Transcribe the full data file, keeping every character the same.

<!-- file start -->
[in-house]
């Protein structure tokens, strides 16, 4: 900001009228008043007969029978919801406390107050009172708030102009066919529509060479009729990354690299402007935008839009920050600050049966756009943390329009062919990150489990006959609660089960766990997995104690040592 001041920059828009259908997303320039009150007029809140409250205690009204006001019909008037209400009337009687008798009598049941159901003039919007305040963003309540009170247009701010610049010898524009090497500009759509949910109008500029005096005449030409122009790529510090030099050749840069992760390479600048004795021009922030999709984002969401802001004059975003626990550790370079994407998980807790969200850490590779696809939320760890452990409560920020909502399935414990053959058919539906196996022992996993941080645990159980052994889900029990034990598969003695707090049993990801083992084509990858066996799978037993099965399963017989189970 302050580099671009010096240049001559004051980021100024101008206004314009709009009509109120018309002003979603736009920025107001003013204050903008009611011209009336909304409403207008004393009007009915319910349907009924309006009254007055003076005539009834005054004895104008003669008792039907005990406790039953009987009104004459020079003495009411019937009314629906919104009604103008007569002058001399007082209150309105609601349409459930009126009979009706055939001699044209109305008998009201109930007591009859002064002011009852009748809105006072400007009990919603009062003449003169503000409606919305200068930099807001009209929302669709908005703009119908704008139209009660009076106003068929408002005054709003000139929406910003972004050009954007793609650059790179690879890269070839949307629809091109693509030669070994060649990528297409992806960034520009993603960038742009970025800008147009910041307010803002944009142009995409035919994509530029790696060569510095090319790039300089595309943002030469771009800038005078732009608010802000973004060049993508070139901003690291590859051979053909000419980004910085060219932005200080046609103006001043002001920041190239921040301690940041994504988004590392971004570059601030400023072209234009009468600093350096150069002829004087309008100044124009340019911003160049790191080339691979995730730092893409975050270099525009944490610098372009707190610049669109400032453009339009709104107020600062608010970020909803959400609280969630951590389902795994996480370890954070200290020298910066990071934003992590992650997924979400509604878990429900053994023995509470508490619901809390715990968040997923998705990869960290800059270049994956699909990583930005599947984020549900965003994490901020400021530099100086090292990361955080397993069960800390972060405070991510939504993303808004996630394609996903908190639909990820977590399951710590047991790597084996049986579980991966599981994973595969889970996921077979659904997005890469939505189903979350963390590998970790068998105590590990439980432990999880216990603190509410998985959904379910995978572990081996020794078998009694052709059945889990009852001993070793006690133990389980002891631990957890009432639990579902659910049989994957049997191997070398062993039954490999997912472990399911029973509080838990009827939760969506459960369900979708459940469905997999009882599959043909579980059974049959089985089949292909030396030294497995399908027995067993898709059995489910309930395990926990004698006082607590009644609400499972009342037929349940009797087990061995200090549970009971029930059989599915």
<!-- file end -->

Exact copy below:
[in-house]
């Protein structure tokens, strides 16, 4: 900001009228008043007969029978919801406390107050009172708030102009066919529509060479009729990354690299402007935008839009920050600050049966756009943390329009062919990150489990006959609660089960766990997995104690040592 001041920059828009259908997303320039009150007029809140409250205690009204006001019909008037209400009337009687008798009598049941159901003039919007305040963003309540009170247009701010610049010898524009090497500009759509949910109008500029005096005449030409122009790529510090030099050749840069992760390479600048004795021009922030999709984002969401802001004059975003626990550790370079994407998980807790969200850490590779696809939320760890452990409560920020909502399935414990053959058919539906196996022992996993941080645990159980052994889900029990034990598969003695707090049993990801083992084509990858066996799978037993099965399963017989189970 302050580099671009010096240049001559004051980021100024101008206004314009709009009509109120018309002003979603736009920025107001003013204050903008009611011209009336909304409403207008004393009007009915319910349907009924309006009254007055003076005539009834005054004895104008003669008792039907005990406790039953009987009104004459020079003495009411019937009314629906919104009604103008007569002058001399007082209150309105609601349409459930009126009979009706055939001699044209109305008998009201109930007591009859002064002011009852009748809105006072400007009990919603009062003449003169503000409606919305200068930099807001009209929302669709908005703009119908704008139209009660009076106003068929408002005054709003000139929406910003972004050009954007793609650059790179690879890269070839949307629809091109693509030669070994060649990528297409992806960034520009993603960038742009970025800008147009910041307010803002944009142009995409035919994509530029790696060569510095090319790039300089595309943002030469771009800038005078732009608010802000973004060049993508070139901003690291590859051979053909000419980004910085060219932005200080046609103006001043002001920041190239921040301690940041994504988004590392971004570059601030400023072209234009009468600093350096150069002829004087309008100044124009340019911003160049790191080339691979995730730092893409975050270099525009944490610098372009707190610049669109400032453009339009709104107020600062608010970020909803959400609280969630951590389902795994996480370890954070200290020298910066990071934003992590992650997924979400509604878990429900053994023995509470508490619901809390715990968040997923998705990869960290800059270049994956699909990583930005599947984020549900965003994490901020400021530099100086090292990361955080397993069960800390972060405070991510939504993303808004996630394609996903908190639909990820977590399951710590047991790597084996049986579980991966599981994973595969889970996921077979659904997005890469939505189903979350963390590998970790068998105590590990439980432990999880216990603190509410998985959904379910995978572990081996020794078998009694052709059945889990009852001993070793006690133990389980002891631990957890009432639990579902659910049989994957049997191997070398062993039954490999997912472990399911029973509080838990009827939760969506459960369900979708459940469905997999009882599959043909579980059974049959089985089949292909030396030294497995399908027995067993898709059995489910309930395990926990004698006082607590009644609400499972009342037929349940009797087990061995200090549970009971029930059989599915």